Retirement plans can be a very powerful asset on your balance sheet. But make sure that you have adequate cash in a savings account. You don’t want to find yourself in a situation where you need money and the only place to get it is from your 401k. Just like the investments in your retirement account, it’s important to keep your balance sheet diversified. Another thing to consider as you are deciding if, and how much to contribute to your retirement plan, is your other goals and your plan for your student loans. If you want to get your loans paid off as soon as possible, it may be more prudent to focus your cash flow on your student loans. Or, if you plan on buying a practice, you might want to have cash available for that rather than locking it up until age 59 ½. There are lots of factors to consider so you may want to contact a professional for help. Good luck.

~Ryan Schulte, financial advisor, CFP®

Ryan is a new contributor to ASDA’s Money Monday feature. If you have any other questions for Ryan or ideas for a future post, leave a comment below!

Registered Representative and Financial Advisor of Park Avenue Securities LLC (PAS).OSJ: 750 B Street #2740 San Diego, CA 92101 ,612-746-2200. Securities products and advisory services offered through PAS, member FINRA, SIPC. Financial Representative of The Guardian Life Insurance Company of America® (Guardian), New York, NY. PAS is an indirect, wholly-owned subsidiary of Guardian. WestPac Wealth Partners, LLC is not an affiliate or subsidiary of PAS or Guardian. CA Insurance Lic. #0F03557 | Guardian and its subsidiaries do not endorse or have any direct or indirect responsibility with respect to this activity | 2015-11504 | exp 10/17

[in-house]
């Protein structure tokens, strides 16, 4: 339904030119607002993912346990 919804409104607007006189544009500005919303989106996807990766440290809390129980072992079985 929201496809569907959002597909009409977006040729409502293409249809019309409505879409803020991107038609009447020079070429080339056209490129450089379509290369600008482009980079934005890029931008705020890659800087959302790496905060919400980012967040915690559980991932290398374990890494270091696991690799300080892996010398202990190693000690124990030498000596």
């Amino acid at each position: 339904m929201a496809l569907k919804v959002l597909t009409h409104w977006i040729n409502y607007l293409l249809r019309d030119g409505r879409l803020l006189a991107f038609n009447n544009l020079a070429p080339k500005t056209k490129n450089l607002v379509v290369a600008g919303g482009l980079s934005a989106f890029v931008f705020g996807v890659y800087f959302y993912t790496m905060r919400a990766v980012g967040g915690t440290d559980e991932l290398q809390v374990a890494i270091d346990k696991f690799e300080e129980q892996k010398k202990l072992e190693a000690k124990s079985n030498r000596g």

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About Ryan Schulte

Ryan Schulte is a financial advisor who focuses his practice on Dentists. He works with young dental professionals that are transitioning in their careers and helps them manage their student loans, understand the insurances they need and how to design them, how to investment money without speculating and gambling, what it means to be an independent contractor and a business owner, understand their tax situations and a variety of other issues unique to dentists. Ryan lives in the mountains near Yosemite with his wife and 5 boys on 4 acres that they affectionately refer to as the “The Schulte Farm.” Ryan serves on a community development council dedicated to redeveloping an industrial zone in Madera County. He also coaches little league and enjoys hiking, brewing beer, playing softball and soccer. His contact info can be found at www.ryanschultecfp.com.